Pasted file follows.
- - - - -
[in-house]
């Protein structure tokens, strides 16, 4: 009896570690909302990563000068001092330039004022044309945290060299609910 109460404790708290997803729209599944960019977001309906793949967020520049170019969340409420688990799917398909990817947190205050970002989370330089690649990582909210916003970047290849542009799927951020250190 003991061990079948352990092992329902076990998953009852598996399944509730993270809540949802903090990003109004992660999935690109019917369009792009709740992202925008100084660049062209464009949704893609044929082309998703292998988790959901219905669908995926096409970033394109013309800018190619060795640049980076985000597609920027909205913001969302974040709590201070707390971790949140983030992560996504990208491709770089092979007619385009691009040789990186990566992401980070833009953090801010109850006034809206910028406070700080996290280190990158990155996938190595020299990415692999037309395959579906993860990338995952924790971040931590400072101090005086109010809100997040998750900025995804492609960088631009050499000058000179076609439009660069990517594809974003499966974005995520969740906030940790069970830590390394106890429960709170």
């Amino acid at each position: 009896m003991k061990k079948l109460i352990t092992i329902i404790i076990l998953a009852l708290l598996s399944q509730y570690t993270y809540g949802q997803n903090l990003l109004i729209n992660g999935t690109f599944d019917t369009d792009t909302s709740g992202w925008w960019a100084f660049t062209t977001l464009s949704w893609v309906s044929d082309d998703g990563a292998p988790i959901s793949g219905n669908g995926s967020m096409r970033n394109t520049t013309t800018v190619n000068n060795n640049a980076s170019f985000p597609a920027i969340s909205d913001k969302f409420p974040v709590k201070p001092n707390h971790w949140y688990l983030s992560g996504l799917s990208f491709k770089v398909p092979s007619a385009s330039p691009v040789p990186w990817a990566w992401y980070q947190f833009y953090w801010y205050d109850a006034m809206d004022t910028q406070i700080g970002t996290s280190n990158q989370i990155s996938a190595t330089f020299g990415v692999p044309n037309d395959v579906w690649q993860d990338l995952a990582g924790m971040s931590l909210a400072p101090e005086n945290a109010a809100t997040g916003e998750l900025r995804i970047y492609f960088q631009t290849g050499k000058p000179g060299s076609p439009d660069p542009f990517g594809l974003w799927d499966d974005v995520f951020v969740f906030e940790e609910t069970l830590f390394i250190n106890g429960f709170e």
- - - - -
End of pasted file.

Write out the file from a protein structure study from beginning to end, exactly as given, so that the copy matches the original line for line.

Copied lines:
[in-house]
């Protein structure tokens, strides 16, 4: 009896570690909302990563000068001092330039004022044309945290060299609910 109460404790708290997803729209599944960019977001309906793949967020520049170019969340409420688990799917398909990817947190205050970002989370330089690649990582909210916003970047290849542009799927951020250190 003991061990079948352990092992329902076990998953009852598996399944509730993270809540949802903090990003109004992660999935690109019917369009792009709740992202925008100084660049062209464009949704893609044929082309998703292998988790959901219905669908995926096409970033394109013309800018190619060795640049980076985000597609920027909205913001969302974040709590201070707390971790949140983030992560996504990208491709770089092979007619385009691009040789990186990566992401980070833009953090801010109850006034809206910028406070700080996290280190990158990155996938190595020299990415692999037309395959579906993860990338995952924790971040931590400072101090005086109010809100997040998750900025995804492609960088631009050499000058000179076609439009660069990517594809974003499966974005995520969740906030940790069970830590390394106890429960709170």
């Amino acid at each position: 009896m003991k061990k079948l109460i352990t092992i329902i404790i076990l998953a009852l708290l598996s399944q509730y570690t993270y809540g949802q997803n903090l990003l109004i729209n992660g999935t690109f599944d019917t369009d792009t909302s709740g992202w925008w960019a100084f660049t062209t977001l464009s949704w893609v309906s044929d082309d998703g990563a292998p988790i959901s793949g219905n669908g995926s967020m096409r970033n394109t520049t013309t800018v190619n000068n060795n640049a980076s170019f985000p597609a920027i969340s909205d913001k969302f409420p974040v709590k201070p001092n707390h971790w949140y688990l983030s992560g996504l799917s990208f491709k770089v398909p092979s007619a385009s330039p691009v040789p990186w990817a990566w992401y980070q947190f833009y953090w801010y205050d109850a006034m809206d004022t910028q406070i700080g970002t996290s280190n990158q989370i990155s996938a190595t330089f020299g990415v692999p044309n037309d395959v579906w690649q993860d990338l995952a990582g924790m971040s931590l909210a400072p101090e005086n945290a109010a809100t997040g916003e998750l900025r995804i970047y492609f960088q631009t290849g050499k000058p000179g060299s076609p439009d660069p542009f990517g594809l974003w799927d499966d974005v995520f951020v969740f906030e940790e609910t069970l830590f390394i250190n106890g429960f709170e």